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Salvadorians now buy more Bitcoin than they withdraw

Since El Salvador became the first country to adopt bitcoin as legal tender, a rising number of El Salvadorans have experimented with it, with a couple of million dollars being sent daily by migrants using the cryptocurrency.

Salvadorians now buy more Bitcoin than they withdraw

Image Source: The Hack Posts

However, just a small percentage of the Central American country’s businesses accept bitcoin payments, and the government’s cryptocurrency program has been plagued by technical issues, infuriating even the most ardent bitcoin users.

Adalberto Galvez, 32, a construction worker, said he lost $220 trying to withdraw cash from the Chivo digital wallet. Hundreds of Salvadorans told Reuters they experienced at least one issue with Chivo, which is named after the local word for “good,” and few had used it daily, like Galvez.

“It took my money but provided me nothing,” said Galvez, who had been successfully using bitcoin for months with another program at Bitcoin Beach, an experimental small-scale bitcoin economy initiative in the seaside village of El Zonte.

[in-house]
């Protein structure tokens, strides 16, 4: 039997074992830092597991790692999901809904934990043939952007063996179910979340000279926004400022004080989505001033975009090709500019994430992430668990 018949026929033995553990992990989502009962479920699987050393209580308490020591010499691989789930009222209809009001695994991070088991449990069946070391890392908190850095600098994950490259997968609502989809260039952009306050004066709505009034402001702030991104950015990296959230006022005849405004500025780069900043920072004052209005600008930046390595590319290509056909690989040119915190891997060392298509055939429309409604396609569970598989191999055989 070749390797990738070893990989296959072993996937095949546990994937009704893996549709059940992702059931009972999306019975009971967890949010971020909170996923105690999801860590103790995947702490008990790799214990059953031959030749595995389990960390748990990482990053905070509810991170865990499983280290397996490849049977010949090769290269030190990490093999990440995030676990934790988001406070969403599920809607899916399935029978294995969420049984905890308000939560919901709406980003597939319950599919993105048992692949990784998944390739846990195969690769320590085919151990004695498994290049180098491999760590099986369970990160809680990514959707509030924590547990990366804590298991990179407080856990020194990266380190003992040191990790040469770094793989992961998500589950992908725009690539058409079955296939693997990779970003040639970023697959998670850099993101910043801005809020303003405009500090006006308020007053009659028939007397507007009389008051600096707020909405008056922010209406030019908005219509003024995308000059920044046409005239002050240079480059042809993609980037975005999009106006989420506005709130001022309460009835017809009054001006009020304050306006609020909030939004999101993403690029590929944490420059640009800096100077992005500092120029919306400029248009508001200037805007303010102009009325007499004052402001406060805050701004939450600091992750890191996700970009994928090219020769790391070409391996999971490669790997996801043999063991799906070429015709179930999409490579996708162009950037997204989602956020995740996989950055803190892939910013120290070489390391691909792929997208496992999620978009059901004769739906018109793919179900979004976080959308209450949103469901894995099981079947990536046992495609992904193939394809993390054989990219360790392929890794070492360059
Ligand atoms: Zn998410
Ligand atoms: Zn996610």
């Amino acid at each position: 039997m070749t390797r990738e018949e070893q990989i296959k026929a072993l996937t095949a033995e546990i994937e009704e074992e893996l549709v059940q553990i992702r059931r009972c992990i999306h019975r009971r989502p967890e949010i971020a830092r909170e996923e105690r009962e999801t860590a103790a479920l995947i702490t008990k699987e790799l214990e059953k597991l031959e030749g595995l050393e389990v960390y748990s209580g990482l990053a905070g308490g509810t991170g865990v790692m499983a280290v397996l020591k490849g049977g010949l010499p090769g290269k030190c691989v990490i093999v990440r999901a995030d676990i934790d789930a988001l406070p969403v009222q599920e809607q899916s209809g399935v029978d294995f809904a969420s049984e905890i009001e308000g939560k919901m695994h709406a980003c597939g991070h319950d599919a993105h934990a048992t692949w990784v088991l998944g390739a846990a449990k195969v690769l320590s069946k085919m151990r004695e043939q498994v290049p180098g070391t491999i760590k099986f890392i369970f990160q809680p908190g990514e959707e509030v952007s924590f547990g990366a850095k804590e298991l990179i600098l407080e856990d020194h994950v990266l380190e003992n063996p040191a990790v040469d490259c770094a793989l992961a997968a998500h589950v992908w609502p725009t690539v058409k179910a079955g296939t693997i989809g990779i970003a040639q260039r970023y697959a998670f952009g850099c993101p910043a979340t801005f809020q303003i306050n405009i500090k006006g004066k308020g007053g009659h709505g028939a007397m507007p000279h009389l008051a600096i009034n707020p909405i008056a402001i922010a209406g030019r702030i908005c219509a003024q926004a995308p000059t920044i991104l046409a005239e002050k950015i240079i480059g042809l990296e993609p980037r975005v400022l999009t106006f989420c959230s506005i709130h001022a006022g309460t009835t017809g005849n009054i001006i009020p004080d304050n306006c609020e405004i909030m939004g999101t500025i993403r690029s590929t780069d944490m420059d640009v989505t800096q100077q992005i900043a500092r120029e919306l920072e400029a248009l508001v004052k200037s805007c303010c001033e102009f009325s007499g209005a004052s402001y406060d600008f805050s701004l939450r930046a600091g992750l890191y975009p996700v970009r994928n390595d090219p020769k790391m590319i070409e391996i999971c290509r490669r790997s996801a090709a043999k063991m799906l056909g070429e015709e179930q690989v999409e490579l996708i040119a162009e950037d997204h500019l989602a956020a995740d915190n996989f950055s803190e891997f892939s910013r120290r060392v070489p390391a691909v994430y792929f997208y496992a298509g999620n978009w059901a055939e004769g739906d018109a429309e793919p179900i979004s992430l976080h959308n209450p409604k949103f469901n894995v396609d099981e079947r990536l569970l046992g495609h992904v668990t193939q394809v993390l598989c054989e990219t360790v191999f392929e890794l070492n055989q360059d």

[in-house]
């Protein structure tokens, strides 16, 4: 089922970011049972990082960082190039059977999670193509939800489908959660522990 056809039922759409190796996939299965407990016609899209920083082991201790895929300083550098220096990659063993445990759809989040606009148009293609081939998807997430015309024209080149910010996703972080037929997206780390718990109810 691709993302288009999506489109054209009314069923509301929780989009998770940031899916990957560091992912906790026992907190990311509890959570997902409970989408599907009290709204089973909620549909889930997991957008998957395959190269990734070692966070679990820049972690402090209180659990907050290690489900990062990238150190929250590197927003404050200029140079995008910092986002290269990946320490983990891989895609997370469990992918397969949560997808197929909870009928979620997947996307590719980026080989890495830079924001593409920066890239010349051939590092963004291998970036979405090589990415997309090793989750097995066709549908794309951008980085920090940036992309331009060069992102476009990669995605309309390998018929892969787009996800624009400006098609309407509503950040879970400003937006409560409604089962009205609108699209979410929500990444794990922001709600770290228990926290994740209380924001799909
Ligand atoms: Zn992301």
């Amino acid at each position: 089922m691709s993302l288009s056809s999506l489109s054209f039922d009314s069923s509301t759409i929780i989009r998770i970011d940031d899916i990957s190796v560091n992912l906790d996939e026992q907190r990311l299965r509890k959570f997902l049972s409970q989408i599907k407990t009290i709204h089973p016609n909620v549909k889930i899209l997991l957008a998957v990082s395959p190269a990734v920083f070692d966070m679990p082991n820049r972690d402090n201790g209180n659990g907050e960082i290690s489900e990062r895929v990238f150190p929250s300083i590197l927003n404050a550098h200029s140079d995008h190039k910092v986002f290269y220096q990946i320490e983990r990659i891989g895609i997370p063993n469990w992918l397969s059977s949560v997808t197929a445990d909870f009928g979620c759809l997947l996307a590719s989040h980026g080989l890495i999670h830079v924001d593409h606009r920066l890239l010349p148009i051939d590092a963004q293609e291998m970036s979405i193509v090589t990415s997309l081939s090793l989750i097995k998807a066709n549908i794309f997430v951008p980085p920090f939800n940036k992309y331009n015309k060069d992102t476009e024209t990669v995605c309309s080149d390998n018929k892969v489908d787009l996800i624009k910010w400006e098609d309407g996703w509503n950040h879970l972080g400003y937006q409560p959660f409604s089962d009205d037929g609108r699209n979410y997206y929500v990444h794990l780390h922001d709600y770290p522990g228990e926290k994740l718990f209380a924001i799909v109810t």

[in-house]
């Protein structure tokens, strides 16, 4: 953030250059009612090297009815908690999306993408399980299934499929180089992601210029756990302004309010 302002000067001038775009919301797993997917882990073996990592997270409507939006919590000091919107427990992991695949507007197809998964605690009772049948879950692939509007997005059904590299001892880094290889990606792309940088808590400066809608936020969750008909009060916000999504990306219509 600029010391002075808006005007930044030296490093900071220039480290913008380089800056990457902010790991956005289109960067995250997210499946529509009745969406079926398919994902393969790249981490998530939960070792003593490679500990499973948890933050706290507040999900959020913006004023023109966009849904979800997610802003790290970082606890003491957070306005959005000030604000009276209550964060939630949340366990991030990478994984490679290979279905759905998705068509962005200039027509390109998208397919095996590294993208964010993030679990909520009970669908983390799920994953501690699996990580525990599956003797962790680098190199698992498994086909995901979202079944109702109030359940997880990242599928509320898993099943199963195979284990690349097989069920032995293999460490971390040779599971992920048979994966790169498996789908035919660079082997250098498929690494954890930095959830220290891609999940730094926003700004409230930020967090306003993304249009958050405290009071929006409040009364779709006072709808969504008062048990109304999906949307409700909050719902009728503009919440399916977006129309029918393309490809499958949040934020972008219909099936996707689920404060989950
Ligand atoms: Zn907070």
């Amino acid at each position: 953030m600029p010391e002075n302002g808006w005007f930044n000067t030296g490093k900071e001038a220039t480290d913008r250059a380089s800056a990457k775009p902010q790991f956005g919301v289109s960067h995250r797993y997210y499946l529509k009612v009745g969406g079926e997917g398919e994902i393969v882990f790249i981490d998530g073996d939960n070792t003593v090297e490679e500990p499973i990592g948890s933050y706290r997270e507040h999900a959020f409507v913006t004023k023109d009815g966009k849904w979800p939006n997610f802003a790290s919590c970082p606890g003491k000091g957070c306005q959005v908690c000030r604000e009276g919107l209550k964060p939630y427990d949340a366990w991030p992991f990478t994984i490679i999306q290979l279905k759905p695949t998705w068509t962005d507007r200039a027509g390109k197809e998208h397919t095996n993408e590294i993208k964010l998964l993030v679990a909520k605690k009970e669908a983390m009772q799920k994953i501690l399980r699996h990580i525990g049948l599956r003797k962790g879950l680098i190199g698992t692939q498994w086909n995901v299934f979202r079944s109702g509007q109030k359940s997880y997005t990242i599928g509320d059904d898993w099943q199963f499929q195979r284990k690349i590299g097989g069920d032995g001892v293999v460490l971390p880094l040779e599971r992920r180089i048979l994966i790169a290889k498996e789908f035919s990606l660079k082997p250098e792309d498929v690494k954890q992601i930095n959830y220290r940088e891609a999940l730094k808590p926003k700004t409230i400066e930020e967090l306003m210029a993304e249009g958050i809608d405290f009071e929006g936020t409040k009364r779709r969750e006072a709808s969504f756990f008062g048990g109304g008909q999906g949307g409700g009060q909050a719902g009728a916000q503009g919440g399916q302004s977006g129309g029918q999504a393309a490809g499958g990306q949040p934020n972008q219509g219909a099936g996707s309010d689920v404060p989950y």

Others have also reported issues with transactions and attempted identity theft. President Nayib Bukele has attributed the problems Galvez and others have had on strong demand. Chivo and a spokeswoman for the president’s office were unavailable for comment.

According to Bukele, three million people have downloaded Chivo, which is nearly half the country’s population and 500,000 more than the intended aim. He said the wallet had 2.1 million active users in September.

According to the Salvadoran Foundation for Economic and Social Development, 12 percent of consumers have used the cryptocurrency in the month after its inception.

“Since yesterday, Salvadorans are inserting more cash to buy Bitcoin than what they are withdrawing from the @chivowallet ATMs,” Bukele tweeted on Wednesday. “This is very surprising so early in the game”. However, according to the foundation, which interviewed 233 businesses across a variety of industries, the overall use of bitcoin is still minimal, with 93 percent of businesses reporting no bitcoin payments.

“We still don’t know what benefits the government expected,” Leonor Selva of the National Association of Private Enterprises, one of the numerous industry groups suspicious of the deployment, said.

“Most of the people who got that bonus wanted to see how they might spend it, therefore some clients paid us with bitcoin,” Diaz said, adding that bitcoin is currently used by 20% of his customers.

“Chivo has benefited small businesses since it makes it easier for customers to pay,” Diaz said.

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